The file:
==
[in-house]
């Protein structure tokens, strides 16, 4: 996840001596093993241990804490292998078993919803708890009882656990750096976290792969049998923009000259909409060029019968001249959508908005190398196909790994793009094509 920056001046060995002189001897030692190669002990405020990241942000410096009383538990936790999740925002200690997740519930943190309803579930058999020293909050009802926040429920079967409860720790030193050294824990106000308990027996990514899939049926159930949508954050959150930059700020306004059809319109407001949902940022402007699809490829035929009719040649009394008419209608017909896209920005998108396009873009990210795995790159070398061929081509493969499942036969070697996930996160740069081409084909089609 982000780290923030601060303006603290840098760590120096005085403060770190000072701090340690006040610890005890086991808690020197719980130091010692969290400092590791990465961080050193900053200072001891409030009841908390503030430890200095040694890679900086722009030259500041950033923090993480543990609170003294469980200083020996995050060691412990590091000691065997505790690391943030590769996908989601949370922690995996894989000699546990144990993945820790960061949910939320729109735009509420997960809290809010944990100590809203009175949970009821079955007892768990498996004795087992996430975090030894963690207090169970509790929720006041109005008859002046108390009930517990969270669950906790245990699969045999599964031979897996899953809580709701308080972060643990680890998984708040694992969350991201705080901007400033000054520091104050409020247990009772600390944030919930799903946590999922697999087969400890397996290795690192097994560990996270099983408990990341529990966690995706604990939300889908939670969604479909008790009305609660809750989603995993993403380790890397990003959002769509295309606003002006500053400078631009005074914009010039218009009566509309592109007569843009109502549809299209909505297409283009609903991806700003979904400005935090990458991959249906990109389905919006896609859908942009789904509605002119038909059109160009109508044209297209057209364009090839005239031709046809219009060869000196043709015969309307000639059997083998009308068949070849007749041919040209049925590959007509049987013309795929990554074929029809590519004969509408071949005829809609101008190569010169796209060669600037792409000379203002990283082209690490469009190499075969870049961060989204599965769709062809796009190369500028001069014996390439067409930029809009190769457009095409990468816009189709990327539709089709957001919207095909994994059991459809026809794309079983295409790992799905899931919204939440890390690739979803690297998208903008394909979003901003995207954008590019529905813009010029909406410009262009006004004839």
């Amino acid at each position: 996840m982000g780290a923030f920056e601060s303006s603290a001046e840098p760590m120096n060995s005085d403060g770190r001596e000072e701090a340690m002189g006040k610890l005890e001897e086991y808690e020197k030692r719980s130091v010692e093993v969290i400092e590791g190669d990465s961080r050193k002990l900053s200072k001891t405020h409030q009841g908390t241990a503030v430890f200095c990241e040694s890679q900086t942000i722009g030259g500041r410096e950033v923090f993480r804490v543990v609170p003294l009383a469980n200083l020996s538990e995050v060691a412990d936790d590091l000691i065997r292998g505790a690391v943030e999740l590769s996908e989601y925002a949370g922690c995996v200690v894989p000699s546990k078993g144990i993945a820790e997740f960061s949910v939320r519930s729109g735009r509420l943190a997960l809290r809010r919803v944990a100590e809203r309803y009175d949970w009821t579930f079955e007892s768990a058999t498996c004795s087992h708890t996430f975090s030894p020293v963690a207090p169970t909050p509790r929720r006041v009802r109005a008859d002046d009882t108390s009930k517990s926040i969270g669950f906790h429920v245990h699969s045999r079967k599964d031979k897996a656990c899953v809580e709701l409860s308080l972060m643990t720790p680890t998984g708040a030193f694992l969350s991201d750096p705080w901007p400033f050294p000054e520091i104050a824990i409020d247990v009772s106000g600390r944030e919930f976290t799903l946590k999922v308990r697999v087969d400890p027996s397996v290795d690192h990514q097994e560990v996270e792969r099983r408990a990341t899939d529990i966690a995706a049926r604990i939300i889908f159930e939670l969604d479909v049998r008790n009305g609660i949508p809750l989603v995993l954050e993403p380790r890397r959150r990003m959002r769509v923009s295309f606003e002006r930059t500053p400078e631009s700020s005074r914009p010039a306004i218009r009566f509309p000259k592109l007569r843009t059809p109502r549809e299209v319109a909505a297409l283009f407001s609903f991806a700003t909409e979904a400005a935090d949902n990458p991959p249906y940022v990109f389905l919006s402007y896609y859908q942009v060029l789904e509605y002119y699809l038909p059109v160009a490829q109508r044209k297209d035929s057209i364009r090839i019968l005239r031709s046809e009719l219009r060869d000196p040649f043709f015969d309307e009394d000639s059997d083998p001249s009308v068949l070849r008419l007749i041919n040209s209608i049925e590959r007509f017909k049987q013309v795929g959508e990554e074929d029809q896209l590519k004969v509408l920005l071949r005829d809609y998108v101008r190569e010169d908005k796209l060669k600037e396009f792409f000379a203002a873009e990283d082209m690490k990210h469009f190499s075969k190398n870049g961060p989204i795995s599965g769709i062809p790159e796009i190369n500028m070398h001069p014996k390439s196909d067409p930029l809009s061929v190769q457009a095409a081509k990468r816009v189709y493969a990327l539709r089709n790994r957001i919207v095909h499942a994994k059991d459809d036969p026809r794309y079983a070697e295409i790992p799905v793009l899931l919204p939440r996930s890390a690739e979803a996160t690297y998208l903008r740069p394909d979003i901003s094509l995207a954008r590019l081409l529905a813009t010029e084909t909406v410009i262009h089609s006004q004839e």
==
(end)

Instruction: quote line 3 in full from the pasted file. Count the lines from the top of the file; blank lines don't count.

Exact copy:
């Amino acid at each position: 996840m982000g780290a923030f920056e601060s303006s603290a001046e840098p760590m120096n060995s005085d403060g770190r001596e000072e701090a340690m002189g006040k610890l005890e001897e086991y808690e020197k030692r719980s130091v010692e093993v969290i400092e590791g190669d990465s961080r050193k002990l900053s200072k001891t405020h409030q009841g908390t241990a503030v430890f200095c990241e040694s890679q900086t942000i722009g030259g500041r410096e950033v923090f993480r804490v543990v609170p003294l009383a469980n200083l020996s538990e995050v060691a412990d936790d590091l000691i065997r292998g505790a690391v943030e999740l590769s996908e989601y925002a949370g922690c995996v200690v894989p000699s546990k078993g144990i993945a820790e997740f960061s949910v939320r519930s729109g735009r509420l943190a997960l809290r809010r919803v944990a100590e809203r309803y009175d949970w009821t579930f079955e007892s768990a058999t498996c004795s087992h708890t996430f975090s030894p020293v963690a207090p169970t909050p509790r929720r006041v009802r109005a008859d002046d009882t108390s009930k517990s926040i969270g669950f906790h429920v245990h699969s045999r079967k599964d031979k897996a656990c899953v809580e709701l409860s308080l972060m643990t720790p680890t998984g708040a030193f694992l969350s991201d750096p705080w901007p400033f050294p000054e520091i104050a824990i409020d247990v009772s106000g600390r944030e919930f976290t799903l946590k999922v308990r697999v087969d400890p027996s397996v290795d690192h990514q097994e560990v996270e792969r099983r408990a990341t899939d529990i966690a995706a049926r604990i939300i889908f159930e939670l969604d479909v049998r008790n009305g609660i949508p809750l989603v995993l954050e993403p380790r890397r959150r990003m959002r769509v923009s295309f606003e002006r930059t500053p400078e631009s700020s005074r914009p010039a306004i218009r009566f509309p000259k592109l007569r843009t059809p109502r549809e299209v319109a909505a297409l283009f407001s609903f991806a700003t909409e979904a400005a935090d949902n990458p991959p249906y940022v990109f389905l919006s402007y896609y859908q942009v060029l789904e509605y002119y699809l038909p059109v160009a490829q109508r044209k297209d035929s057209i364009r090839i019968l005239r031709s046809e009719l219009r060869d000196p040649f043709f015969d309307e009394d000639s059997d083998p001249s009308v068949l070849r008419l007749i041919n040209s209608i049925e590959r007509f017909k049987q013309v795929g959508e990554e074929d029809q896209l590519k004969v509408l920005l071949r005829d809609y998108v101008r190569e010169d908005k796209l060669k600037e396009f792409f000379a203002a873009e990283d082209m690490k990210h469009f190499s075969k190398n870049g961060p989204i795995s599965g769709i062809p790159e796009i190369n500028m070398h001069p014996k390439s196909d067409p930029l809009s061929v190769q457009a095409a081509k990468r816009v189709y493969a990327l539709r089709n790994r957001i919207v095909h499942a994994k059991d459809d036969p026809r794309y079983a070697e295409i790992p799905v793009l899931l919204p939440r996930s890390a690739e979803a996160t690297y998208l903008r740069p394909d979003i901003s094509l995207a954008r590019l081409l529905a813009t010029e084909t909406v410009i262009h089609s006004q004839e």